The Daily Valet. - 4/1/24, Monday

Monday, April 1st Edition
Cory Ohlendorf  
By Cory Ohlendorf, Valet. Editor
Don't be a fool today.

Today’s Big Story

What’s the Deal With April Fools’ Day?


How did this become a thing?


Consider this your warning. It’s April Fools’ Day. And while this might seem like one of those goofy, made-up holidays that America runs with so well, it’s actually been celebrated by different cultures for several centuries—though its exact origins remain a mystery.

Of course, while its exact history is shrouded in mystery, the embrace of April Fools' Day jokes by everyone from dads and major brands has ensured the unofficial holiday’s long life. In fact, some might aruge that the day would've fizzled out by now, if it weren’t for the internet and social media’s embrace of it. But really, where did this all start? Why April? And how did it become such a thing?

According to the Library of Congress, all we know is that the custom was known in Renaissance Europe, and probably has roots older than that. Some people think the idea of April Fools’ Day goes back to classical Roman times, when a joyful festival called Hilaria, originally probably an equinox celebration, came to be celebrated on March 25. In Roman terms, March 25 was called “the eighth of the Calends of April,” which associates the festival strongly with April 1, the Calends of April. However, there’s no hard evidence to connect Hilaria with April Fools’ Day, so this is just one of the many advanced guesses by curious people.

There’s also speculation that April Fools’ Day was tied to the vernal equinox, or first day of spring in the Northern Hemisphere, when Mother Nature fooled people with changing, unpredictable weather. What we know for sure is that April Fools' Day spread throughout Britain during the 18th century and then soon, the day developed into celebrating with more and more elaborate hoaxes. Newspapers, radio and TV stations and websites have participated in the April 1st tradition of reporting outrageous fictional claims that have fooled their audiences.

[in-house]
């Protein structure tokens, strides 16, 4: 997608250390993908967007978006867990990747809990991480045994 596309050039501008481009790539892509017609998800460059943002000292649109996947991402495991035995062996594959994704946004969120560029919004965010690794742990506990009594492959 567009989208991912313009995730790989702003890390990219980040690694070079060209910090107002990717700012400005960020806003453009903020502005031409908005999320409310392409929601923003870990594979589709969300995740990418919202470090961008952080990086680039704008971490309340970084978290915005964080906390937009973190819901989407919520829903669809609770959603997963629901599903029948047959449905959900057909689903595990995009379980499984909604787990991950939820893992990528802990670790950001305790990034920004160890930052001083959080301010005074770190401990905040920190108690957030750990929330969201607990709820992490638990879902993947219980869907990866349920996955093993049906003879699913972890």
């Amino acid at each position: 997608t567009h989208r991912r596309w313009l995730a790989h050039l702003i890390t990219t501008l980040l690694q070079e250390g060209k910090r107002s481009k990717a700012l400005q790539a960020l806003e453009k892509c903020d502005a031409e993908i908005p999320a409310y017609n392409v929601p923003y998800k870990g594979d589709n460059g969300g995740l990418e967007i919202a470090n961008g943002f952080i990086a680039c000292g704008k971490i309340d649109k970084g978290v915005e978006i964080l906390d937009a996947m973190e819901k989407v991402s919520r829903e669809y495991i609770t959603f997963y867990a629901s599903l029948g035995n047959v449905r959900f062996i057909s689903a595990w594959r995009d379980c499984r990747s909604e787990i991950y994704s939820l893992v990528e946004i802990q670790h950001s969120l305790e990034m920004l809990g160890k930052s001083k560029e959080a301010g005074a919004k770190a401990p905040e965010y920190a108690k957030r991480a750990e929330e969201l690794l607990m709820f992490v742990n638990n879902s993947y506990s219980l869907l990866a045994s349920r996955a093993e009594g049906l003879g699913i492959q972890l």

Of course, we’re savvier these days (right?!). April Fools’ Day ain’t what it used to be. Companies will come up with gags. The news spreads via social media and everybody will have a good laugh, but nobody will be fooled. As Abraham Lincoln once famously said, “Don’t believe everything you read on the internet.”

20 years ago, people actually thought Google’s Gmail launch was an April Fools’ joke.

Havana Syndrome Mystery Solved?


Russian military intelligence unit may be linked to the mysterious ailment afflicting U.S. officials

A lead U.S. military investigator examining reports of what has become known as “Havana Syndrome” told 60 Minutes he believes U.S. officials are being attacked by Russia and that the official threshold to prove it was set impossibly high. The joint media investigation into the mysterious health condition discovered a connection to a Russian military assassination unit.

So far, American intelligence agencies have said it's unlikely a foreign adversary is responsible for the phenomenon, which include mysterious neurological symptoms—everything from migraines and nausea, to memory lapses and dizziness. The condition was dubbed “Havana syndrome” because reports of American officials falling ill were first documented at the U.S. Embassy in Cuba's capital in late 2016. But new evidence suggests “there were likely attacks two years earlier in Frankfurt, Germany, when a U.S. government employee stationed at the consulate there was knocked unconscious by something akin to a strong energy beam,” reports The Insider.

This new discovery, the result of a five-year investigation, has shown that symptoms could be caused by a beam of microwaves or acoustic ultrasound. One FBI official fell victim to the symptoms while investigating an alleged Russian spy inside the United States. And a retired Army officer, who until recently ran the Pentagon’s investigation into Havana Syndrome, confirmed to 60 Minutes that Russia appeared to be the common denominator across most cases.

Another Big Data Breach


AT&T finds over 70 million users’ Social Security numbers on ‘dark web,’ scrambles to reset passwords

Did you hear that over the weekend, AT&T announced that a data breach involving the personal information of more than 70 million current and former customers leaked on the dark web? The phone giant has already reset millions of customer account passcodes in hopes of staving off any damage. But, so far, the company says that the incident has not yet had a “material impact” on its operations.